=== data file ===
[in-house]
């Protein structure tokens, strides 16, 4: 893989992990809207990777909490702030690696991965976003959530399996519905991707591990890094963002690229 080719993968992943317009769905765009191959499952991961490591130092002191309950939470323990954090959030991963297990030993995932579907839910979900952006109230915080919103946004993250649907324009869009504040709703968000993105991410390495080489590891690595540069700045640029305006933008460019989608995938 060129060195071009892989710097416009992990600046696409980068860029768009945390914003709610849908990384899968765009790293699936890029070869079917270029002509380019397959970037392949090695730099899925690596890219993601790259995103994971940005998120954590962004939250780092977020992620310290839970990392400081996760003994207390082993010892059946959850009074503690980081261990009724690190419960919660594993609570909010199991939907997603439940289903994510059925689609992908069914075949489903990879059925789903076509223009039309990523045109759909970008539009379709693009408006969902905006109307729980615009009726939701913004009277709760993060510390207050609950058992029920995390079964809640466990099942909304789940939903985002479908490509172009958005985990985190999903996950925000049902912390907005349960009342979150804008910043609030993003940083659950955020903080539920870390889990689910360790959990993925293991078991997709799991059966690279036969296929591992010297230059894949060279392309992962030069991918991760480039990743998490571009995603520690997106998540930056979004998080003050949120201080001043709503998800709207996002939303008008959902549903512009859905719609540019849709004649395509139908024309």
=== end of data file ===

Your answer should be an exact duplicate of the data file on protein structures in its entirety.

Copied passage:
[in-house]
């Protein structure tokens, strides 16, 4: 893989992990809207990777909490702030690696991965976003959530399996519905991707591990890094963002690229 080719993968992943317009769905765009191959499952991961490591130092002191309950939470323990954090959030991963297990030993995932579907839910979900952006109230915080919103946004993250649907324009869009504040709703968000993105991410390495080489590891690595540069700045640029305006933008460019989608995938 060129060195071009892989710097416009992990600046696409980068860029768009945390914003709610849908990384899968765009790293699936890029070869079917270029002509380019397959970037392949090695730099899925690596890219993601790259995103994971940005998120954590962004939250780092977020992620310290839970990392400081996760003994207390082993010892059946959850009074503690980081261990009724690190419960919660594993609570909010199991939907997603439940289903994510059925689609992908069914075949489903990879059925789903076509223009039309990523045109759909970008539009379709693009408006969902905006109307729980615009009726939701913004009277709760993060510390207050609950058992029920995390079964809640466990099942909304789940939903985002479908490509172009958005985990985190999903996950925000049902912390907005349960009342979150804008910043609030993003940083659950955020903080539920870390889990689910360790959990993925293991078991997709799991059966690279036969296929591992010297230059894949060279392309992962030069991918991760480039990743998490571009995603520690997106998540930056979004998080003050949120201080001043709503998800709207996002939303008008959902549903512009859905719609540019849709004649395509139908024309």